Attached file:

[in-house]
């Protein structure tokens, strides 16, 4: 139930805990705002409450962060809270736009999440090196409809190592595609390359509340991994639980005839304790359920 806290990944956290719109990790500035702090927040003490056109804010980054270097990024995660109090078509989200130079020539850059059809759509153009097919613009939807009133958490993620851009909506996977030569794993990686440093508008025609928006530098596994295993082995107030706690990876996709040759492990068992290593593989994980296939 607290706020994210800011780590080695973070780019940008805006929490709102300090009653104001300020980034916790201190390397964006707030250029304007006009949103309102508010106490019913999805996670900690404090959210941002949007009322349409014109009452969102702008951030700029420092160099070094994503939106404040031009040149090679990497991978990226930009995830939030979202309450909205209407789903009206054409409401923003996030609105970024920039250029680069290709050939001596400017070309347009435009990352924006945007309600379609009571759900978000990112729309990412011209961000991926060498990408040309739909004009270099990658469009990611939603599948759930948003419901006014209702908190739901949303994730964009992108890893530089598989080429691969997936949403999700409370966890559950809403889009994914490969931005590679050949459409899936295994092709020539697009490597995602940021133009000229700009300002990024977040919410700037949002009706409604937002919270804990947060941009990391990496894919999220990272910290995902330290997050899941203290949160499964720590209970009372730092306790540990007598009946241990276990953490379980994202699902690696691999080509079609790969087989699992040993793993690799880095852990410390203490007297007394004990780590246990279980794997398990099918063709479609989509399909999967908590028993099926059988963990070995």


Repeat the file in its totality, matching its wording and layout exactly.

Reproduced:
[in-house]
């Protein structure tokens, strides 16, 4: 139930805990705002409450962060809270736009999440090196409809190592595609390359509340991994639980005839304790359920 806290990944956290719109990790500035702090927040003490056109804010980054270097990024995660109090078509989200130079020539850059059809759509153009097919613009939807009133958490993620851009909506996977030569794993990686440093508008025609928006530098596994295993082995107030706690990876996709040759492990068992290593593989994980296939 607290706020994210800011780590080695973070780019940008805006929490709102300090009653104001300020980034916790201190390397964006707030250029304007006009949103309102508010106490019913999805996670900690404090959210941002949007009322349409014109009452969102702008951030700029420092160099070094994503939106404040031009040149090679990497991978990226930009995830939030979202309450909205209407789903009206054409409401923003996030609105970024920039250029680069290709050939001596400017070309347009435009990352924006945007309600379609009571759900978000990112729309990412011209961000991926060498990408040309739909004009270099990658469009990611939603599948759930948003419901006014209702908190739901949303994730964009992108890893530089598989080429691969997936949403999700409370966890559950809403889009994914490969931005590679050949459409899936295994092709020539697009490597995602940021133009000229700009300002990024977040919410700037949002009706409604937002919270804990947060941009990391990496894919999220990272910290995902330290997050899941203290949160499964720590209970009372730092306790540990007598009946241990276990953490379980994202699902690696691999080509079609790969087989699992040993793993690799880095852990410390203490007297007394004990780590246990279980794997398990099918063709479609989509399909999967908590028993099926059988963990070995």